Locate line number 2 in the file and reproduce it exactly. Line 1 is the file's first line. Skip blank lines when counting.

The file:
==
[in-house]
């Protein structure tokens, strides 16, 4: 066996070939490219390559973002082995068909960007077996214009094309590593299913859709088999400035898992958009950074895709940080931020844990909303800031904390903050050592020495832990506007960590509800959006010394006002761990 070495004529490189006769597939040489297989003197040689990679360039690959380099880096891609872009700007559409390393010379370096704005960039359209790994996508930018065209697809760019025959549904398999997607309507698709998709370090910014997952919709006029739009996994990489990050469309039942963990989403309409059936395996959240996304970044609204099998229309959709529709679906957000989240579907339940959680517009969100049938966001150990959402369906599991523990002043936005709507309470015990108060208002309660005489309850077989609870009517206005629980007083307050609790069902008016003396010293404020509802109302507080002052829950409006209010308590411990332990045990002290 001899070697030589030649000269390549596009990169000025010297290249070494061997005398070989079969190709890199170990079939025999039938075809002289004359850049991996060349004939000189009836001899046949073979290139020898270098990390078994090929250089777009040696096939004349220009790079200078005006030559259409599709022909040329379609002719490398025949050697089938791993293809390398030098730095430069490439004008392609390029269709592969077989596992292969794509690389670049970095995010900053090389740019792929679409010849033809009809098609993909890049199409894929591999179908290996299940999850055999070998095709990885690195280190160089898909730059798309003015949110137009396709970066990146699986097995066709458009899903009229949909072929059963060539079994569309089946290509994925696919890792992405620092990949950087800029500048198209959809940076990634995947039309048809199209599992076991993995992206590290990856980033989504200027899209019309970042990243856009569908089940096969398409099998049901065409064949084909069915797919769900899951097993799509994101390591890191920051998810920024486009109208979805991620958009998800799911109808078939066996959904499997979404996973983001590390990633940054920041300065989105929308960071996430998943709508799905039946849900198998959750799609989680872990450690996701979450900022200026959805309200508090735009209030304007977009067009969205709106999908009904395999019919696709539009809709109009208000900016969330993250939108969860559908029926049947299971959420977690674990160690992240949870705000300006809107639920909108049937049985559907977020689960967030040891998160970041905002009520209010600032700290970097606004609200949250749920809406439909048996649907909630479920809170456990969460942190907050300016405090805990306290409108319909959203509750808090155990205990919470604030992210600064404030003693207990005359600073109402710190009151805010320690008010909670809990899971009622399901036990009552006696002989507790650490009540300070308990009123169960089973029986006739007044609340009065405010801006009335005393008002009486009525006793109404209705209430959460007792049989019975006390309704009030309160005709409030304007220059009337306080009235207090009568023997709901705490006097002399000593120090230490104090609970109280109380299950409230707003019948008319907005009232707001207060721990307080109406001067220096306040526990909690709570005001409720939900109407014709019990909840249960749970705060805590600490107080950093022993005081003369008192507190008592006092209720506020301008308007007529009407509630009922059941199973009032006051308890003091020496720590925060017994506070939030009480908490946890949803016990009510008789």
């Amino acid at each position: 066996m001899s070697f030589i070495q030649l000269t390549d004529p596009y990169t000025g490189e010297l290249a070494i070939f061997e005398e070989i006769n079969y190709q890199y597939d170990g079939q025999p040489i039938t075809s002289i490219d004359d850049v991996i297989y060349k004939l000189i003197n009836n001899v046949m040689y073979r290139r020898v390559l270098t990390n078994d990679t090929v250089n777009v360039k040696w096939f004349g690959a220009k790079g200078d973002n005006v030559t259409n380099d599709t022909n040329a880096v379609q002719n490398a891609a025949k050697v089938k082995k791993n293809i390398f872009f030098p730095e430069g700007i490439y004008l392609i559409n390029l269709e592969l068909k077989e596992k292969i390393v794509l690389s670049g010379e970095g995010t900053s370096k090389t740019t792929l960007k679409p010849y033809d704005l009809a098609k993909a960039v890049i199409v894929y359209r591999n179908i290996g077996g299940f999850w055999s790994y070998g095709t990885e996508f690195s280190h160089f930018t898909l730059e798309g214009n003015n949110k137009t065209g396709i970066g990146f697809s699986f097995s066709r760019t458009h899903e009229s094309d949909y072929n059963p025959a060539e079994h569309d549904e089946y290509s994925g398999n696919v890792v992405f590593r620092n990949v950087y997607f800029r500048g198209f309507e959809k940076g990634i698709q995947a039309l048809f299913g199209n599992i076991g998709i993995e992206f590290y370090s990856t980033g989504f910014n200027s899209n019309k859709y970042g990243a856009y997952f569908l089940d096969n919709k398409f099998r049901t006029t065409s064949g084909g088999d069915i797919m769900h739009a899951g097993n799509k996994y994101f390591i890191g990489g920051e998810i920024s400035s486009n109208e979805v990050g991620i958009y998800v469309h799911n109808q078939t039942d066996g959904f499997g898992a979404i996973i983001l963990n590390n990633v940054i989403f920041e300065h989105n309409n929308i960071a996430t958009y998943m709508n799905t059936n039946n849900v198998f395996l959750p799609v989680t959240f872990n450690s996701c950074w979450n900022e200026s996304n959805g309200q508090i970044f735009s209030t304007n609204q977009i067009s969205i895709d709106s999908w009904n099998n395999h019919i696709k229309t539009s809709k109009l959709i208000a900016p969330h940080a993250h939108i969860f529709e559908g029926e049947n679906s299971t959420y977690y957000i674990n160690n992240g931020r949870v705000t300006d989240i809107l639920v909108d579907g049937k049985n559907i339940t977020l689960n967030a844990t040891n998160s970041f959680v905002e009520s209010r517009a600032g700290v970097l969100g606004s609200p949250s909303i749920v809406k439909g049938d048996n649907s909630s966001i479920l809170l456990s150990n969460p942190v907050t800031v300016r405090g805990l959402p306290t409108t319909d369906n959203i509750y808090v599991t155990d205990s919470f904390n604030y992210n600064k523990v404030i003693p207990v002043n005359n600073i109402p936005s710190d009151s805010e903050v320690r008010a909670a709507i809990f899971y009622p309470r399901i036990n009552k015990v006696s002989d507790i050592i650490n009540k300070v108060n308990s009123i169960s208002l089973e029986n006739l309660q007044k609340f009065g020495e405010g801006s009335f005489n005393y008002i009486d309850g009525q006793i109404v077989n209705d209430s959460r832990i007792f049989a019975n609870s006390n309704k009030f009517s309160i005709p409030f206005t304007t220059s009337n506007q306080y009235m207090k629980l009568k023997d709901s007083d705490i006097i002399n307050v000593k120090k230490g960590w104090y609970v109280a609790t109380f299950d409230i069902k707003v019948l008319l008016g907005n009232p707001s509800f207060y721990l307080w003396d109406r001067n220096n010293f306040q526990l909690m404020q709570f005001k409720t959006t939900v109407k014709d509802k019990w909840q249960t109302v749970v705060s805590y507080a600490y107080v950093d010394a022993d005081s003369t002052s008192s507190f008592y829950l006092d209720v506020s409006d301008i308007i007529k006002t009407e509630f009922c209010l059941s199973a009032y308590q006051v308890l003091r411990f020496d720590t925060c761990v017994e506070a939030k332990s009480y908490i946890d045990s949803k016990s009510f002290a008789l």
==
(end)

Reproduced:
């Protein structure tokens, strides 16, 4: 066996070939490219390559973002082995068909960007077996214009094309590593299913859709088999400035898992958009950074895709940080931020844990909303800031904390903050050592020495832990506007960590509800959006010394006002761990 070495004529490189006769597939040489297989003197040689990679360039690959380099880096891609872009700007559409390393010379370096704005960039359209790994996508930018065209697809760019025959549904398999997607309507698709998709370090910014997952919709006029739009996994990489990050469309039942963990989403309409059936395996959240996304970044609204099998229309959709529709679906957000989240579907339940959680517009969100049938966001150990959402369906599991523990002043936005709507309470015990108060208002309660005489309850077989609870009517206005629980007083307050609790069902008016003396010293404020509802109302507080002052829950409006209010308590411990332990045990002290 001899070697030589030649000269390549596009990169000025010297290249070494061997005398070989079969190709890199170990079939025999039938075809002289004359850049991996060349004939000189009836001899046949073979290139020898270098990390078994090929250089777009040696096939004349220009790079200078005006030559259409599709022909040329379609002719490398025949050697089938791993293809390398030098730095430069490439004008392609390029269709592969077989596992292969794509690389670049970095995010900053090389740019792929679409010849033809009809098609993909890049199409894929591999179908290996299940999850055999070998095709990885690195280190160089898909730059798309003015949110137009396709970066990146699986097995066709458009899903009229949909072929059963060539079994569309089946290509994925696919890792992405620092990949950087800029500048198209959809940076990634995947039309048809199209599992076991993995992206590290990856980033989504200027899209019309970042990243856009569908089940096969398409099998049901065409064949084909069915797919769900899951097993799509994101390591890191920051998810920024486009109208979805991620958009998800799911109808078939066996959904499997979404996973983001590390990633940054920041300065989105929308960071996430998943709508799905039946849900198998959750799609989680872990450690996701979450900022200026959805309200508090735009209030304007977009067009969205709106999908009904395999019919696709539009809709109009208000900016969330993250939108969860559908029926049947299971959420977690674990160690992240949870705000300006809107639920909108049937049985559907977020689960967030040891998160970041905002009520209010600032700290970097606004609200949250749920809406439909048996649907909630479920809170456990969460942190907050300016405090805990306290409108319909959203509750808090155990205990919470604030992210600064404030003693207990005359600073109402710190009151805010320690008010909670809990899971009622399901036990009552006696002989507790650490009540300070308990009123169960089973029986006739007044609340009065405010801006009335005393008002009486009525006793109404209705209430959460007792049989019975006390309704009030309160005709409030304007220059009337306080009235207090009568023997709901705490006097002399000593120090230490104090609970109280109380299950409230707003019948008319907005009232707001207060721990307080109406001067220096306040526990909690709570005001409720939900109407014709019990909840249960749970705060805590600490107080950093022993005081003369008192507190008592006092209720506020301008308007007529009407509630009922059941199973009032006051308890003091020496720590925060017994506070939030009480908490946890949803016990009510008789």